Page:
A retrospective study then suggested that a lightened, modified FOLFIRINOX (suppression of 5-FU bolus) had an improved safety profile with similar efficacy [81]. The results of the PANOPTIMOX study recently presented at the 2018 ASCO annual meeting showed that maintenance with LV5FU2 is feasible and as effective as the continuation of FOLFIRINOX in patients with metastatic PDAC controlled after 4 months of induction chemotherapy with FOLFIRINOX [82]. These strategic trials are important to optimize the quality of life of patients by limiting (neuro)toxicity as much as possible.

In 2013, the combination of nab-paclitaxel and gemcitabine was also shown to be superior to gemcitabine alone for overall survival (8.5 vs 6.7 months, HR=0.72, p< 0.001) in the phase III MPACT trial [82]. Patients with a Karnofsky performance-status score of 70 or more were eligible.

A comparison of FOLFIRINOX and gemcitabine-nab-paclitaxel has not been performed to date. Some studies have suggested that the FOLFIRINOX combination is superior [83,84].

Finally, gemcitabine alone should be proposed in patients with PS 2and in patients with PS 3-4, the best support care is recommended [8].

Second line: About 50% of patients are eligible for a second line of treatment following tumor progression with first line therapies. Fluorouracil plus nanoliposomal irinotecan (or fluorouracil plus irinotecan) is the preferred second-line therapy in patients with PS 0-1 who have received first-line treatment with gemcitabine plus nab-paclitaxel. This combination has been shown to be superior to flurorouracil plus folinic acid in the phase III NAPOLI trial (OS 6.1 vs 4.2 months, HR=0.67, p=0.012) [85].

Patients with PS 0-1 who have received FOLFIRINOX as a first-line treatment can receive gemcitabine alone or associated with nab-paclitaxel as second-line therapy [8]. The results of L-asparaginase combined with cytotoxic chemotherapy (depending on the first line treatment) were promising in the randomized phase II GRASPANC-01 trial and are now being tested in a phase III trial (TRYBECA) [86].

Currently, despite controversial data, fluorouracil plus oxaliplatin can be considered the second-line therapy option in patients who remain in good condition after undergoing first-line treatment with gemcitabine-based chemotherapy. A randomized phase 3 trial (CONKO-003) showed the efficacy of OFF (oxaliplatin, fluorouracil, folinic acid) on overall survival (5.9 vs 3.3 months, p=0.01) compared to FF (without oxaliplatin) [87]. However, this benefit was not confirmed in the PANCREOX phase III randomized trial comparing mFOLFOX6 to FU-Leucovorin [88]. Patients with a PS of 2 may receive second-line therapy with gemcitabine or fluorouracil after evaluation in a multidisciplinary meeting.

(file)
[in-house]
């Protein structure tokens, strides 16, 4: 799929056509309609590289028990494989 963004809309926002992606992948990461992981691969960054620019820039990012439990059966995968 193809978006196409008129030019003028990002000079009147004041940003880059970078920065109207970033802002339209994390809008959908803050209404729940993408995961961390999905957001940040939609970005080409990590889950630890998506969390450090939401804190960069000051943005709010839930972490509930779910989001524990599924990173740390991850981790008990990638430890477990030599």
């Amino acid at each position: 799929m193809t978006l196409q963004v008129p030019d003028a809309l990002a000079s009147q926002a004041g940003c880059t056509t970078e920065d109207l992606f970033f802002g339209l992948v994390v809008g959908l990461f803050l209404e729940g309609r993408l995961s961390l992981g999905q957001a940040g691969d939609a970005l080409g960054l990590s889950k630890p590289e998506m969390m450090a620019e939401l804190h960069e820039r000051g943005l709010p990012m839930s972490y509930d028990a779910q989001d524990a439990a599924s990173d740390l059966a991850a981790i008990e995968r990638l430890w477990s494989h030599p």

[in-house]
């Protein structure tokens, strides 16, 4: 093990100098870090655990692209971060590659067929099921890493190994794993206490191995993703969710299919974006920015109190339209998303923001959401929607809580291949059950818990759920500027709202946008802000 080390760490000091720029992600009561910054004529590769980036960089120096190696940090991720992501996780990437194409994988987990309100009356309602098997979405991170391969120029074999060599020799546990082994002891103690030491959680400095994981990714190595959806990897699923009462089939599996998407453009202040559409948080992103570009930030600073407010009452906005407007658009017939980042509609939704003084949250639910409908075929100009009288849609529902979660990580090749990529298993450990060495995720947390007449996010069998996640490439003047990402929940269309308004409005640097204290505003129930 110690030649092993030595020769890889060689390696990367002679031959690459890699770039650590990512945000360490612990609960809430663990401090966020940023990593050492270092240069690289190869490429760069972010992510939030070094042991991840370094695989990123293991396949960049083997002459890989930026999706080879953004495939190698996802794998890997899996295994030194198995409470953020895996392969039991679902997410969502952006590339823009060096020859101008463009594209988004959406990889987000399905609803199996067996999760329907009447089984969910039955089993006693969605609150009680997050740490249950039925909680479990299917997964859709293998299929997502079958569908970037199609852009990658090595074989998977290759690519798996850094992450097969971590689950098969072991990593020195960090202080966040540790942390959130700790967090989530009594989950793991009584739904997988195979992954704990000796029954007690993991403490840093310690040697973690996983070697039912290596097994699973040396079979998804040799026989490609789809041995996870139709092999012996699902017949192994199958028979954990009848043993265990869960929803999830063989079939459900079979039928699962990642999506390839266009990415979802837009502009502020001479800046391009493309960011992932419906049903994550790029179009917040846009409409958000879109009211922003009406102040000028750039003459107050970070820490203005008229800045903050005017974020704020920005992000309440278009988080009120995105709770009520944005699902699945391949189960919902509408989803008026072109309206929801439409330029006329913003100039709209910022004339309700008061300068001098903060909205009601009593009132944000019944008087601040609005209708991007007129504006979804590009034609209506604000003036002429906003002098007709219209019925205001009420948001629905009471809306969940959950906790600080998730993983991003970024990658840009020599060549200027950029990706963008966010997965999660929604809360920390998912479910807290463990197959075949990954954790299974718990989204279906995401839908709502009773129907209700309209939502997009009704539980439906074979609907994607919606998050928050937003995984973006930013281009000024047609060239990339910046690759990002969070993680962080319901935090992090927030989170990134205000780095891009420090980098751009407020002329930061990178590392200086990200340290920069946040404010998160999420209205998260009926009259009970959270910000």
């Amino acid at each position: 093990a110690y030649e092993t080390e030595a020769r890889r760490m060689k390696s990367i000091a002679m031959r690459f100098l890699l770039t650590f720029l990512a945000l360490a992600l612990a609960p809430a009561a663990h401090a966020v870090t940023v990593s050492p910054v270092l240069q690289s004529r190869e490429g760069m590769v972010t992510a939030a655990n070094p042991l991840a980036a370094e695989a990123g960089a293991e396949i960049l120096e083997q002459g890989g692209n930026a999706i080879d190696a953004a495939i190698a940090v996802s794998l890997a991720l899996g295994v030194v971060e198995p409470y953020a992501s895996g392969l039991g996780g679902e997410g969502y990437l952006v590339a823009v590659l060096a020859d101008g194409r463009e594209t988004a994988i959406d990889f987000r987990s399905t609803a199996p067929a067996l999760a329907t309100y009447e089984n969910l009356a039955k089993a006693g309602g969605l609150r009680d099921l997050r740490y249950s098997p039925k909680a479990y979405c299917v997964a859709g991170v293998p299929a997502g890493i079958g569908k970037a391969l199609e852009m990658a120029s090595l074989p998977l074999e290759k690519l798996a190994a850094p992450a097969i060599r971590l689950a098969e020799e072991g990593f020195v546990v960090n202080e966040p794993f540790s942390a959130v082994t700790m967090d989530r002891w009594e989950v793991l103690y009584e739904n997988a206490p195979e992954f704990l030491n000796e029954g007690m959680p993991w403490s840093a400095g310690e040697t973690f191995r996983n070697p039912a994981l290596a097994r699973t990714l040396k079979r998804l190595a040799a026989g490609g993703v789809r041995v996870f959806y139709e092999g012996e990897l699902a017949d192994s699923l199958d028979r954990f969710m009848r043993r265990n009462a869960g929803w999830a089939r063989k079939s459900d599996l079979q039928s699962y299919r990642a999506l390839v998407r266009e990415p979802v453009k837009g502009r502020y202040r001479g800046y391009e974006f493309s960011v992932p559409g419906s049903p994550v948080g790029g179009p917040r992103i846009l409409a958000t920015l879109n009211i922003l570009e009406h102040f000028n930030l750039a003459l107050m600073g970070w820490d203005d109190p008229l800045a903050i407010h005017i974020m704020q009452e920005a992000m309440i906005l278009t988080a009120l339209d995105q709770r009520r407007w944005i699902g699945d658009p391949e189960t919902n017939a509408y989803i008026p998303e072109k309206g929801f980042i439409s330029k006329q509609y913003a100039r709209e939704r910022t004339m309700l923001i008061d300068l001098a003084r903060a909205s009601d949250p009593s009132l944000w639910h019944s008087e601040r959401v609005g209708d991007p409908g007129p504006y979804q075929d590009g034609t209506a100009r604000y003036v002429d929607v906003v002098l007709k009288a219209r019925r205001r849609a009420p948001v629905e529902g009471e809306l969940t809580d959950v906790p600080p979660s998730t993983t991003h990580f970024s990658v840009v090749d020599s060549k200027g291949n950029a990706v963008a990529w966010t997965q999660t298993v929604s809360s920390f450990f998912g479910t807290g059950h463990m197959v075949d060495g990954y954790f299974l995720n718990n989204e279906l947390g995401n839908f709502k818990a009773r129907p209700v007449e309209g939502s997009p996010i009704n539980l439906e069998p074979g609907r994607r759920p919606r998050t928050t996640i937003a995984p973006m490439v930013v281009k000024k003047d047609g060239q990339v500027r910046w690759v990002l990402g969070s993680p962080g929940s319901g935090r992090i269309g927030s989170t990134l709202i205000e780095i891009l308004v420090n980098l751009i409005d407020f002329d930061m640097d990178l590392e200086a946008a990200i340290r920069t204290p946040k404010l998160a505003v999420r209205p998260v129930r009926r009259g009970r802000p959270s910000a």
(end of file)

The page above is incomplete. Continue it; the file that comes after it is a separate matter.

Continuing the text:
There is currently no available robust data about third-line therapy.

Therapeutic research pathways

Although the new cytotoxic chemotherapy regimens discussed above have recently become available with improved outcomes, new therapeutic options are urgently needed. As mentioned, the benefit of targeted therapies remains very limited [84,85].

Thus, researchers have been investigating new concepts and pathways, based on growing knowledge of the molecular mechanisms involved in PDAC carcinogenesis and its microenvironment properties. This has led to the development of new approaches to obtain effective antitumoral effects [89].

Molecular pathology: Improvements in molecular biology have resulted in the development of molecular classifications of PDAC to identify subgroups of patients and potential clinical applications. Since 2011, several classifications have been published using different techniques to characterize the tumor and its microenvironment, revealing a significant heterogeneity among PDAC [90-92].

Waddell et al. [93] performed deep whole-genome sequencing of 100 PDAC and confirmed the well-known mutated genes in PDAC (KRAS, TP53, CDKN2A, SMAD4). They classified these tumors into four subtypes based on their structural variation profile, as stable (20%), locally rearranged (30%), scattered (36%) and unstable (14%). The unstable subtype was characterized by a high genomic instability suggesting defects in DNA maintenance systems, and a high correlation between this subtype and a BRCA mutational signature (previously described associated with deleterious mutations in BRCA1 or BRCA2 in breast, ovarian and pancreatic cancer) was observed. Further analysis of the outcome in these patients revealed a high sensitivity to platinum-based chemotherapy regimens, paving the way to predicting platinum responsiveness in a subpopulation of patients.

In the next step more consensual, unified molecular classifications should be established and several technical challenges in deep whole-genome sequencing must be solved before this approach can be used in clinical practice.